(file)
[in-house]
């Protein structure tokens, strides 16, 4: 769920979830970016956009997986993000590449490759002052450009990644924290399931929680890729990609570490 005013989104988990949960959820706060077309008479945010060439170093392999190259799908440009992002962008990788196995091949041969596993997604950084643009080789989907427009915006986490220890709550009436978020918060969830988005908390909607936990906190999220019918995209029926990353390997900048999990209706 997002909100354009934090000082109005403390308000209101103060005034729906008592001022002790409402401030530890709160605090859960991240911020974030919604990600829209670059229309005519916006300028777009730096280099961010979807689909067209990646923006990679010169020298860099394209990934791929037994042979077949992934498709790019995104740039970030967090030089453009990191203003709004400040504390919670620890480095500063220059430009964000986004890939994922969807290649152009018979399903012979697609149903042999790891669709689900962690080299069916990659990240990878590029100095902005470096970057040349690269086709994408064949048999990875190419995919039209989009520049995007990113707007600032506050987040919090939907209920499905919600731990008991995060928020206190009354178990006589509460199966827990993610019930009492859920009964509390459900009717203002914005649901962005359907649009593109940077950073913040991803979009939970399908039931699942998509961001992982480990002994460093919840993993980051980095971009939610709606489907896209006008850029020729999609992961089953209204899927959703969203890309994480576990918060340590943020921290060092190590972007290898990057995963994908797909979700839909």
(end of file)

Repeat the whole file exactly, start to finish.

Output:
[in-house]
């Protein structure tokens, strides 16, 4: 769920979830970016956009997986993000590449490759002052450009990644924290399931929680890729990609570490 005013989104988990949960959820706060077309008479945010060439170093392999190259799908440009992002962008990788196995091949041969596993997604950084643009080789989907427009915006986490220890709550009436978020918060969830988005908390909607936990906190999220019918995209029926990353390997900048999990209706 997002909100354009934090000082109005403390308000209101103060005034729906008592001022002790409402401030530890709160605090859960991240911020974030919604990600829209670059229309005519916006300028777009730096280099961010979807689909067209990646923006990679010169020298860099394209990934791929037994042979077949992934498709790019995104740039970030967090030089453009990191203003709004400040504390919670620890480095500063220059430009964000986004890939994922969807290649152009018979399903012979697609149903042999790891669709689900962690080299069916990659990240990878590029100095902005470096970057040349690269086709994408064949048999990875190419995919039209989009520049995007990113707007600032506050987040919090939907209920499905919600731990008991995060928020206190009354178990006589509460199966827990993610019930009492859920009964509390459900009717203002914005649901962005359907649009593109940077950073913040991803979009939970399908039931699942998509961001992982480990002994460093919840993993980051980095971009939610709606489907896209006008850029020729999609992961089953209204899927959703969203890309994480576990918060340590943020921290060092190590972007290898990057995963994908797909979700839909």